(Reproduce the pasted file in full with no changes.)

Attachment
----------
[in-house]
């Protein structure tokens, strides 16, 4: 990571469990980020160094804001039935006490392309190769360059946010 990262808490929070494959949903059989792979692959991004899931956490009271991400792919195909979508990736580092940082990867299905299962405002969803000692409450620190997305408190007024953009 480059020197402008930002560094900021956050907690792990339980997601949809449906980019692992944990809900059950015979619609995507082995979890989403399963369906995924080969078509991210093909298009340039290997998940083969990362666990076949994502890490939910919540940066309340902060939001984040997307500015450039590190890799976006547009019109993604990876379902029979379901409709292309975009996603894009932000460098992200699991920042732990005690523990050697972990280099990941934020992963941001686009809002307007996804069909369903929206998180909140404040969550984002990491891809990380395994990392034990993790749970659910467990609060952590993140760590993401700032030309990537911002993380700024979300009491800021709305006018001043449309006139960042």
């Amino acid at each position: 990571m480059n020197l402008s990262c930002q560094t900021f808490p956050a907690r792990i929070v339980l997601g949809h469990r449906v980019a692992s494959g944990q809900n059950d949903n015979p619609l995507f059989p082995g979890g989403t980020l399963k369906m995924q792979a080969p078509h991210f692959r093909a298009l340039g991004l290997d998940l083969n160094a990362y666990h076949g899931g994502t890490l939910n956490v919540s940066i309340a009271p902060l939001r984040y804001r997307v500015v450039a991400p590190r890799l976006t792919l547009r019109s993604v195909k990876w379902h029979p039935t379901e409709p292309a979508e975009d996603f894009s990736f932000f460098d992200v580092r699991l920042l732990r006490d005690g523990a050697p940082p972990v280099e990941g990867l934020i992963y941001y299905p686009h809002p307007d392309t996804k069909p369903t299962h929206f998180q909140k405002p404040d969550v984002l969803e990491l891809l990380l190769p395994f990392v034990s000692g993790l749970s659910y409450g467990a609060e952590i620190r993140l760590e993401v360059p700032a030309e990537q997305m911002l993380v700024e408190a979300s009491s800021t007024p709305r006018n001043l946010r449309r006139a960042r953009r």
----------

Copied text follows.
[in-house]
């Protein structure tokens, strides 16, 4: 990571469990980020160094804001039935006490392309190769360059946010 990262808490929070494959949903059989792979692959991004899931956490009271991400792919195909979508990736580092940082990867299905299962405002969803000692409450620190997305408190007024953009 480059020197402008930002560094900021956050907690792990339980997601949809449906980019692992944990809900059950015979619609995507082995979890989403399963369906995924080969078509991210093909298009340039290997998940083969990362666990076949994502890490939910919540940066309340902060939001984040997307500015450039590190890799976006547009019109993604990876379902029979379901409709292309975009996603894009932000460098992200699991920042732990005690523990050697972990280099990941934020992963941001686009809002307007996804069909369903929206998180909140404040969550984002990491891809990380395994990392034990993790749970659910467990609060952590993140760590993401700032030309990537911002993380700024979300009491800021709305006018001043449309006139960042």
């Amino acid at each position: 990571m480059n020197l402008s990262c930002q560094t900021f808490p956050a907690r792990i929070v339980l997601g949809h469990r449906v980019a692992s494959g944990q809900n059950d949903n015979p619609l995507f059989p082995g979890g989403t980020l399963k369906m995924q792979a080969p078509h991210f692959r093909a298009l340039g991004l290997d998940l083969n160094a990362y666990h076949g899931g994502t890490l939910n956490v919540s940066i309340a009271p902060l939001r984040y804001r997307v500015v450039a991400p590190r890799l976006t792919l547009r019109s993604v195909k990876w379902h029979p039935t379901e409709p292309a979508e975009d996603f894009s990736f932000f460098d992200v580092r699991l920042l732990r006490d005690g523990a050697p940082p972990v280099e990941g990867l934020i992963y941001y299905p686009h809002p307007d392309t996804k069909p369903t299962h929206f998180q909140k405002p404040d969550v984002l969803e990491l891809l990380l190769p395994f990392v034990s000692g993790l749970s659910y409450g467990a609060e952590i620190r993140l760590e993401v360059p700032a030309e990537q997305m911002l993380v700024e408190a979300s009491s800021t007024p709305r006018n001043l946010r449309r006139a960042r953009r």